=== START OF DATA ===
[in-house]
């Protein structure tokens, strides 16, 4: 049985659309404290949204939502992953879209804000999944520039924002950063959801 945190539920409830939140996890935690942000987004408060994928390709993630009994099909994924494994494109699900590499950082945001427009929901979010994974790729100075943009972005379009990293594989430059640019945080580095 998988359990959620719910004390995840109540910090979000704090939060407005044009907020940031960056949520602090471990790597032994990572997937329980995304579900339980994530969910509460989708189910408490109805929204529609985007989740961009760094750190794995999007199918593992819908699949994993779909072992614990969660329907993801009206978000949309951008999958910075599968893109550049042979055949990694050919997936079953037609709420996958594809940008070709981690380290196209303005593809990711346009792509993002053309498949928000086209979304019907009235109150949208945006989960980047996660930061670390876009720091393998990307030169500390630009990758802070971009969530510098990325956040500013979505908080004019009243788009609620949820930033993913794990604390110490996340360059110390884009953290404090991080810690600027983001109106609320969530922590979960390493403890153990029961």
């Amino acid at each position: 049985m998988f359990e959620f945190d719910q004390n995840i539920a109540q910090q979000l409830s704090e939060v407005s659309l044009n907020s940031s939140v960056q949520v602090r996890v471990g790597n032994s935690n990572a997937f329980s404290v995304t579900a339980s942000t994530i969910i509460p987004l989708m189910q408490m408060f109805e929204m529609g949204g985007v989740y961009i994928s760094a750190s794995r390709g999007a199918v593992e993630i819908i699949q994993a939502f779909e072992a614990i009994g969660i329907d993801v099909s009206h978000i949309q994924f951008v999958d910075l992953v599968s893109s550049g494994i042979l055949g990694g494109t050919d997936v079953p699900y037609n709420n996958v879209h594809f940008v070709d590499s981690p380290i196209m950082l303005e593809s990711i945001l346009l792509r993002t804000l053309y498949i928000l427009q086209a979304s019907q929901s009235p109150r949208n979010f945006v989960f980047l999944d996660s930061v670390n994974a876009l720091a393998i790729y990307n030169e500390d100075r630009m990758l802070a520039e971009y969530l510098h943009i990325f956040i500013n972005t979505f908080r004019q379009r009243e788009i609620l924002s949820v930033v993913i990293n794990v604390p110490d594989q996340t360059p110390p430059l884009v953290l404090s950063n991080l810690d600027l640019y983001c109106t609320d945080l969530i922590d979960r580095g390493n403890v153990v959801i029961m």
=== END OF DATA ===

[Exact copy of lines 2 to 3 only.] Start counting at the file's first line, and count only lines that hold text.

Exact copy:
């Protein structure tokens, strides 16, 4: 049985659309404290949204939502992953879209804000999944520039924002950063959801 945190539920409830939140996890935690942000987004408060994928390709993630009994099909994924494994494109699900590499950082945001427009929901979010994974790729100075943009972005379009990293594989430059640019945080580095 998988359990959620719910004390995840109540910090979000704090939060407005044009907020940031960056949520602090471990790597032994990572997937329980995304579900339980994530969910509460989708189910408490109805929204529609985007989740961009760094750190794995999007199918593992819908699949994993779909072992614990969660329907993801009206978000949309951008999958910075599968893109550049042979055949990694050919997936079953037609709420996958594809940008070709981690380290196209303005593809990711346009792509993002053309498949928000086209979304019907009235109150949208945006989960980047996660930061670390876009720091393998990307030169500390630009990758802070971009969530510098990325956040500013979505908080004019009243788009609620949820930033993913794990604390110490996340360059110390884009953290404090991080810690600027983001109106609320969530922590979960390493403890153990029961």
């Amino acid at each position: 049985m998988f359990e959620f945190d719910q004390n995840i539920a109540q910090q979000l409830s704090e939060v407005s659309l044009n907020s940031s939140v960056q949520v602090r996890v471990g790597n032994s935690n990572a997937f329980s404290v995304t579900a339980s942000t994530i969910i509460p987004l989708m189910q408490m408060f109805e929204m529609g949204g985007v989740y961009i994928s760094a750190s794995r390709g999007a199918v593992e993630i819908i699949q994993a939502f779909e072992a614990i009994g969660i329907d993801v099909s009206h978000i949309q994924f951008v999958d910075l992953v599968s893109s550049g494994i042979l055949g990694g494109t050919d997936v079953p699900y037609n709420n996958v879209h594809f940008v070709d590499s981690p380290i196209m950082l303005e593809s990711i945001l346009l792509r993002t804000l053309y498949i928000l427009q086209a979304s019907q929901s009235p109150r949208n979010f945006v989960f980047l999944d996660s930061v670390n994974a876009l720091a393998i790729y990307n030169e500390d100075r630009m990758l802070a520039e971009y969530l510098h943009i990325f956040i500013n972005t979505f908080r004019q379009r009243e788009i609620l924002s949820v930033v993913i990293n794990v604390p110490d594989q996340t360059p110390p430059l884009v953290l404090s950063n991080l810690d600027l640019y983001c109106t609320d945080l969530i922590d979960r580095g390493n403890v153990v959801i029961m």